Faith in the community

House of Worship Tour invites residents to visit Westminster-area institutions Holidays in the County

December 24, 2006|By Arin Gencer | Arin Gencer,Sun Reporter

Westminster-area houses of worship have decked their halls with a few extra boughs of holly in preparation for a jolly public reception Saturday.

An array of denominations and groups - Lutherans and Latter-day Saints, United Methodists and Unitarian Universalists - will make up the holiday procession, many welcoming questions about their respective denominations and groups as well as showcasing their halls, meeting houses and sanctuaries.

That's just a taste of this year's holiday House of Worship Tour, an event organized by the nondenominational Shepherd's Staff, the Community Foundation of Carroll County and the Tourism Council of Carroll County Inc.

Now in its second year, the tour serves as a fundraiser for the three groups.

The 14 sites - which can be viewed at visitors' leisure between noon and 5 p.m. - offer tours, refreshment and, in some cases, entertainment.

Guests can sip hot cider and mingle with the Quakers of Pipe Creek Monthly Meeting of the Religious Society of Friends, take in live music at Sandy Mount United Methodist Church, enjoy an organ recital at St. Paul's United Church of Christ, or join a tour of St. Mary's Evangelical Lutheran Church, led by a guide in 19th-century attire.

And this time around, they can choose to have dinner between the tour and evening holiday concert, said Kathy Brown, director of Shepherd's Staff.

The event also gives churches and other houses the opportunity to meet people who don't usually step inside their walls.

"You ride by something, a church or a site, and you don't know what's in it. You don't know the people, you don't know what they think," Brown said. "Knowing about everyone's denominations and sharing your message is a good thing."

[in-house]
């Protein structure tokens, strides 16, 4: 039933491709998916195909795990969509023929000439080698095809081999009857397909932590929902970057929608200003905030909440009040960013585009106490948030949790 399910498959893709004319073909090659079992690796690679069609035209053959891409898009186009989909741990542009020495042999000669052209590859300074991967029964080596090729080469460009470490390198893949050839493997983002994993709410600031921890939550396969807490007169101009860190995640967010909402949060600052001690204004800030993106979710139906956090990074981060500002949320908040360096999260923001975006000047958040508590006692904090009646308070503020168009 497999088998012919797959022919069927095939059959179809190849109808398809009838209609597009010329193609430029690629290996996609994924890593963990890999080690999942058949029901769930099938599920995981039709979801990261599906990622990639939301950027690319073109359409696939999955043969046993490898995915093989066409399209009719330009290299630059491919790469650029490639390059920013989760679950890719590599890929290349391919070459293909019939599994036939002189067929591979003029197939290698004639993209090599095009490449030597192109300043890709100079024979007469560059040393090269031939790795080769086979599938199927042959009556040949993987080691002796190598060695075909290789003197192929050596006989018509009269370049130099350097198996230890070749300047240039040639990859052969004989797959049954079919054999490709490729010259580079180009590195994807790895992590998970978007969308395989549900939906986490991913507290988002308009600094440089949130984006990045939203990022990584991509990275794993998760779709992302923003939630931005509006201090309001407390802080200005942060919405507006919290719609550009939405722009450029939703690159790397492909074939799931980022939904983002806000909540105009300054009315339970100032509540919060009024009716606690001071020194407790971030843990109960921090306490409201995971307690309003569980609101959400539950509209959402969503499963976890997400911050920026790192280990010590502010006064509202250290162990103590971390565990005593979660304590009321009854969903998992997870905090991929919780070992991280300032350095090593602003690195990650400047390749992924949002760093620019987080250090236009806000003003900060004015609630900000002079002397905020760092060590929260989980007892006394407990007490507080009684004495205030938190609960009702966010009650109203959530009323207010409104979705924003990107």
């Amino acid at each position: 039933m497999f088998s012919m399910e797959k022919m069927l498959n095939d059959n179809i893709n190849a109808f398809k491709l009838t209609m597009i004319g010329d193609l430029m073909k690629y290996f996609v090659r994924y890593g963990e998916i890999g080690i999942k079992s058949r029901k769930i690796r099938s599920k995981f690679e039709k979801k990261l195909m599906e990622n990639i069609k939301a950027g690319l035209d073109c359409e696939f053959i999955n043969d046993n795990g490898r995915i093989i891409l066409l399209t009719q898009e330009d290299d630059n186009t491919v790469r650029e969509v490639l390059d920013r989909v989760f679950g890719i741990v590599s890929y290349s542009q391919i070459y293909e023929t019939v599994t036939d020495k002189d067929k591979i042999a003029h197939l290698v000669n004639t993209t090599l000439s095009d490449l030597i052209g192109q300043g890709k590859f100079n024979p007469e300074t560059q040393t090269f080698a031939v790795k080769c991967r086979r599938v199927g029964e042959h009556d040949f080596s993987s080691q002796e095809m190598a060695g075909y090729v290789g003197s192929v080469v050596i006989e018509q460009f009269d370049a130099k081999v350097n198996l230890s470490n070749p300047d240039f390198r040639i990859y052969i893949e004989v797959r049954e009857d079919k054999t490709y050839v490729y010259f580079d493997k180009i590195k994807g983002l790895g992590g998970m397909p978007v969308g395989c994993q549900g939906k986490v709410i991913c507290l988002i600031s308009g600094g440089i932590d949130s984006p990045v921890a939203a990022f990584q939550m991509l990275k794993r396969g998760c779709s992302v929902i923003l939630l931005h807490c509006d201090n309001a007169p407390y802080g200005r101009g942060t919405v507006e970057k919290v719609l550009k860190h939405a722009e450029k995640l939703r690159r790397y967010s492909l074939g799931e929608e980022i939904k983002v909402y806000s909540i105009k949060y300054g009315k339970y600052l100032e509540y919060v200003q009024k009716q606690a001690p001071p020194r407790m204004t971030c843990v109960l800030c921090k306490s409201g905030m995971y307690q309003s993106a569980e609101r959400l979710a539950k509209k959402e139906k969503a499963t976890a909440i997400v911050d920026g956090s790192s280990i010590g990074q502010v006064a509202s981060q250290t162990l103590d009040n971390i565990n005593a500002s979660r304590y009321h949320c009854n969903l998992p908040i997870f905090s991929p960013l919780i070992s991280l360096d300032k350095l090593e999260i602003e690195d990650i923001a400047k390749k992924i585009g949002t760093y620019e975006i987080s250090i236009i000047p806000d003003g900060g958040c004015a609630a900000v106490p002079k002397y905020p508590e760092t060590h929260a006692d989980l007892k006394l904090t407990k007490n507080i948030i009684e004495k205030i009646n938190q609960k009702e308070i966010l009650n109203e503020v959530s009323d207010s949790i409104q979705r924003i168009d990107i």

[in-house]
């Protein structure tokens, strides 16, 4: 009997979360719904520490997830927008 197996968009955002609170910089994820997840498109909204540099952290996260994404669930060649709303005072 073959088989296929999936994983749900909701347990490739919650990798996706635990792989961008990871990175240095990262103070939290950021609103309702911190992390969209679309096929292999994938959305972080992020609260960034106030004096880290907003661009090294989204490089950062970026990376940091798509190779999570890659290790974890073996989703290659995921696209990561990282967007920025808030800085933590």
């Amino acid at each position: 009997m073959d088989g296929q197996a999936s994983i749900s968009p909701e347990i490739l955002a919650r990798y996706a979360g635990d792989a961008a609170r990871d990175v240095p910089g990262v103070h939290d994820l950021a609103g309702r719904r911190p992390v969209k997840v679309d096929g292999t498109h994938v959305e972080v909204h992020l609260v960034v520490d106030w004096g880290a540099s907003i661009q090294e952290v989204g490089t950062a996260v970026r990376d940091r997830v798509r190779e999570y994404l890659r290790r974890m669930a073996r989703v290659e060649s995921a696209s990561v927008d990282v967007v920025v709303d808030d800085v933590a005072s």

For the Rev. Marty Kuchma, pastor of St. Paul's United Church of Christ, the tour highlights the "richness of churches" in the area, while also informing people of their existence.

"Part of the challenge for the United Church of Christ is letting people know we're here," Kuchma said.

Each house of worship expressed a desire to impart something, Brown said, "whether it was the history, what they do, their music."

"They all have an individuality, and sharing that individuality ... is important," she said.

Indeed, each site appears to have something special to offer. There are the Old Stone Church and graveyard belonging to the Church of the Ascension, a live nativity at the Meadow Branch Church of the Brethren, a history display at Benjamin's-Krider's United Church of Christ.

"We're looking forward to it," said the Rev. Glen Arnold of Sandy Mount United Methodist, a new addition to the circuit. The congregation has plans for extra poinsettias and information on the church's history, he said.

Bill Atwater, a clerk at Pipe Creek Monthly Meeting of the Religious Society of Friends, also known as the Quakers, expressed similar anticipation.

"It was just such a rewarding experience," Atwater said, referring to last year's tour, in which the Quakers also took part. "All of us who managed to participate just seemed to get so much out of it."

More than 300 people visited the sites on the first tour, Brown said. This year, the 14 stops were selected based on responses to letters sent to "every synagogue, mosque, church" or other house of worship, said Audrey Cimino, executive director of the Community Foundation.

"It's really a way of embracing all people, all denominations and having a lovely day," Cimino said.

The event also takes visitors on an informal historical walk through Westminster and neighboring towns, as many of the places of worship date back a century or more.

"Many of the churches have historic value and historic components to them, and are really a reflection of the history of this area," said the Rev. Helen Armiger of St. Paul's United Methodist Church.

A concert - and supper, for those who sign up for it - follows the day's tours. Scheduled performers, as varied as the participants in the house-of-worship lineup, include a Celtic harpist, a Korean men's ensemble and a Baha'i faith music group, said Sue Thomas, a Shepherd's Staff volunteer and member of Westminster United Methodist Church, where both the dinner and concert will be held.

Brown said she hopes the event, still in its infant years, will grow into a fixture.

"It could eventually become a tourist event for Carroll County, a destination for people to come to visit the sites and, I think, get a flavor of the community," Brown said.

The tour will be held from noon to 5 p.m. Saturday. Tickets are available at The Shepherd's Staff and other locations. Call 410-857-5944 for information. The rain date will be Jan. 6.

Baltimore Sun Articles
Please note the green-lined linked article text has been applied commercially without any involvement from our newsroom editors, reporters or any other editorial staff.